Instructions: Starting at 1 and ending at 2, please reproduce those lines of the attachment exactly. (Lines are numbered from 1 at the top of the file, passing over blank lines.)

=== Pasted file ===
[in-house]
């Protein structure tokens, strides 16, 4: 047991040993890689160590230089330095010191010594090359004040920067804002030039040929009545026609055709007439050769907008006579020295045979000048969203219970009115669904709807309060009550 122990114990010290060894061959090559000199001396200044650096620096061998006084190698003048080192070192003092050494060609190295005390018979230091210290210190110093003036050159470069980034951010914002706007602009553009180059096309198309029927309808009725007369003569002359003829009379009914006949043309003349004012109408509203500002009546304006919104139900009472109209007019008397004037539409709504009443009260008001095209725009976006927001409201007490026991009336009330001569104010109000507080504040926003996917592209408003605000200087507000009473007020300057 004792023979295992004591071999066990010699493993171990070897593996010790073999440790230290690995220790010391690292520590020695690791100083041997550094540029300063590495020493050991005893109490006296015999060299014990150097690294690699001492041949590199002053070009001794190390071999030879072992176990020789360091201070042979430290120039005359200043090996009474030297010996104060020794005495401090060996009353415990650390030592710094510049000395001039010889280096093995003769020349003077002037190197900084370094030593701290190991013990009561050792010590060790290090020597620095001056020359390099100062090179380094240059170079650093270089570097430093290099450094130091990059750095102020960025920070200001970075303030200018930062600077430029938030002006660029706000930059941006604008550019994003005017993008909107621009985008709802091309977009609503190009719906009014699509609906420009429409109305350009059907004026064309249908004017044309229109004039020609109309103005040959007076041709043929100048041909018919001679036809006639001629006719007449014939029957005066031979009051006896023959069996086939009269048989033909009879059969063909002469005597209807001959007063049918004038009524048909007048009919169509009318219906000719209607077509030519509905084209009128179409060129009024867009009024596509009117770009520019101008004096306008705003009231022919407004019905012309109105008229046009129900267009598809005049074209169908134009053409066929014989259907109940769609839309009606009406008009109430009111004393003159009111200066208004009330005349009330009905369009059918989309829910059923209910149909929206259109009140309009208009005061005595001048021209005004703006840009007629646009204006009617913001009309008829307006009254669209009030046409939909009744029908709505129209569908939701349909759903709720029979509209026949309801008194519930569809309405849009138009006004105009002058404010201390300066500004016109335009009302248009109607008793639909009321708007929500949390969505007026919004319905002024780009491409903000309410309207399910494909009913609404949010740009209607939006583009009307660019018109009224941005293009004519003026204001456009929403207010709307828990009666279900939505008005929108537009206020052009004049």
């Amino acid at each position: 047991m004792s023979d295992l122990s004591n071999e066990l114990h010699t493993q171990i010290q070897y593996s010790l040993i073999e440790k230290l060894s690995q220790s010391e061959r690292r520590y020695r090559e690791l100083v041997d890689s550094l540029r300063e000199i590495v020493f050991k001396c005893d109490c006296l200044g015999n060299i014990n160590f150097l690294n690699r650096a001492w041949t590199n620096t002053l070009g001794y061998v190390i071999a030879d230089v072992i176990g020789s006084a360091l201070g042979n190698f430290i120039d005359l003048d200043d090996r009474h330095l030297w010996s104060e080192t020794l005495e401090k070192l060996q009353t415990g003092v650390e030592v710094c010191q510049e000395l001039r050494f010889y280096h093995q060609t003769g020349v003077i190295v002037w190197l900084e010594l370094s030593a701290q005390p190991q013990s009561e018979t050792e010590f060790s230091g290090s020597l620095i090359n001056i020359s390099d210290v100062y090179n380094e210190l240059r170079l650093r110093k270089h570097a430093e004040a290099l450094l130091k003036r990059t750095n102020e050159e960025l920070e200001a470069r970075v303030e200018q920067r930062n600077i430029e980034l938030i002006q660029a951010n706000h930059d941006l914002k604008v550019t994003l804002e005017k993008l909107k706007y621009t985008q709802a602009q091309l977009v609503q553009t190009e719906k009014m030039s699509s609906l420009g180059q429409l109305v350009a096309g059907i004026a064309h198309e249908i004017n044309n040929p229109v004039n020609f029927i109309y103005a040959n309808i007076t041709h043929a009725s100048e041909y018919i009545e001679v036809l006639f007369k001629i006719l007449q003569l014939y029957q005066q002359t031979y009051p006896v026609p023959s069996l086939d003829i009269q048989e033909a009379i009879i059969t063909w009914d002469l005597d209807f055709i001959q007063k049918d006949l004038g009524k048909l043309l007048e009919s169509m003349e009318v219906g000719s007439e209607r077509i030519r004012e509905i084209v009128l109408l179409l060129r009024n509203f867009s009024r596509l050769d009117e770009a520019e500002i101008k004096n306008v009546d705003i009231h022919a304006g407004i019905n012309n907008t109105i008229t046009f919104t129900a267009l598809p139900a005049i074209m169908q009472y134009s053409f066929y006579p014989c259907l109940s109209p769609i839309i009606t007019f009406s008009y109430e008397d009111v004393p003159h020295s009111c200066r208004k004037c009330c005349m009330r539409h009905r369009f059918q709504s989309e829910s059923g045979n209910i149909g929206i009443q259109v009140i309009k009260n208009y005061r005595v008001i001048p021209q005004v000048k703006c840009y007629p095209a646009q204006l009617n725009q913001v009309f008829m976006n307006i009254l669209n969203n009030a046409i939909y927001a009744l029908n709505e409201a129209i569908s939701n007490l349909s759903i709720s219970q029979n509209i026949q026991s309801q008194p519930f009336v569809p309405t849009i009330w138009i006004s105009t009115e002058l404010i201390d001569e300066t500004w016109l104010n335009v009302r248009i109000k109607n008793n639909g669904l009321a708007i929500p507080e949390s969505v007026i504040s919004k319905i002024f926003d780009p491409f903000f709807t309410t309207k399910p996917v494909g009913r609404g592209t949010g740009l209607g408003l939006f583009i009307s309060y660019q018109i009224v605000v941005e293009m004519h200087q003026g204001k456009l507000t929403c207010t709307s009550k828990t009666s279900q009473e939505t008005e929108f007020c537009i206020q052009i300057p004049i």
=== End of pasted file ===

[in-house]
């Protein structure tokens, strides 16, 4: 047991040993890689160590230089330095010191010594090359004040920067804002030039040929009545026609055709007439050769907008006579020295045979000048969203219970009115669904709807309060009550 122990114990010290060894061959090559000199001396200044650096620096061998006084190698003048080192070192003092050494060609190295005390018979230091210290210190110093003036050159470069980034951010914002706007602009553009180059096309198309029927309808009725007369003569002359003829009379009914006949043309003349004012109408509203500002009546304006919104139900009472109209007019008397004037539409709504009443009260008001095209725009976006927001409201007490026991009336009330001569104010109000507080504040926003996917592209408003605000200087507000009473007020300057 004792023979295992004591071999066990010699493993171990070897593996010790073999440790230290690995220790010391690292520590020695690791100083041997550094540029300063590495020493050991005893109490006296015999060299014990150097690294690699001492041949590199002053070009001794190390071999030879072992176990020789360091201070042979430290120039005359200043090996009474030297010996104060020794005495401090060996009353415990650390030592710094510049000395001039010889280096093995003769020349003077002037190197900084370094030593701290190991013990009561050792010590060790290090020597620095001056020359390099100062090179380094240059170079650093270089570097430093290099450094130091990059750095102020960025920070200001970075303030200018930062600077430029938030002006660029706000930059941006604008550019994003005017993008909107621009985008709802091309977009609503190009719906009014699509609906420009429409109305350009059907004026064309249908004017044309229109004039020609109309103005040959007076041709043929100048041909018919001679036809006639001629006719007449014939029957005066031979009051006896023959069996086939009269048989033909009879059969063909002469005597209807001959007063049918004038009524048909007048009919169509009318219906000719209607077509030519509905084209009128179409060129009024867009009024596509009117770009520019101008004096306008705003009231022919407004019905012309109105008229046009129900267009598809005049074209169908134009053409066929014989259907109940769609839309009606009406008009109430009111004393003159009111200066208004009330005349009330009905369009059918989309829910059923209910149909929206259109009140309009208009005061005595001048021209005004703006840009007629646009204006009617913001009309008829307006009254669209009030046409939909009744029908709505129209569908939701349909759903709720029979509209026949309801008194519930569809309405849009138009006004105009002058404010201390300066500004016109335009009302248009109607008793639909009321708007929500949390969505007026919004319905002024780009491409903000309410309207399910494909009913609404949010740009209607939006583009009307660019018109009224941005293009004519003026204001456009929403207010709307828990009666279900939505008005929108537009206020052009004049």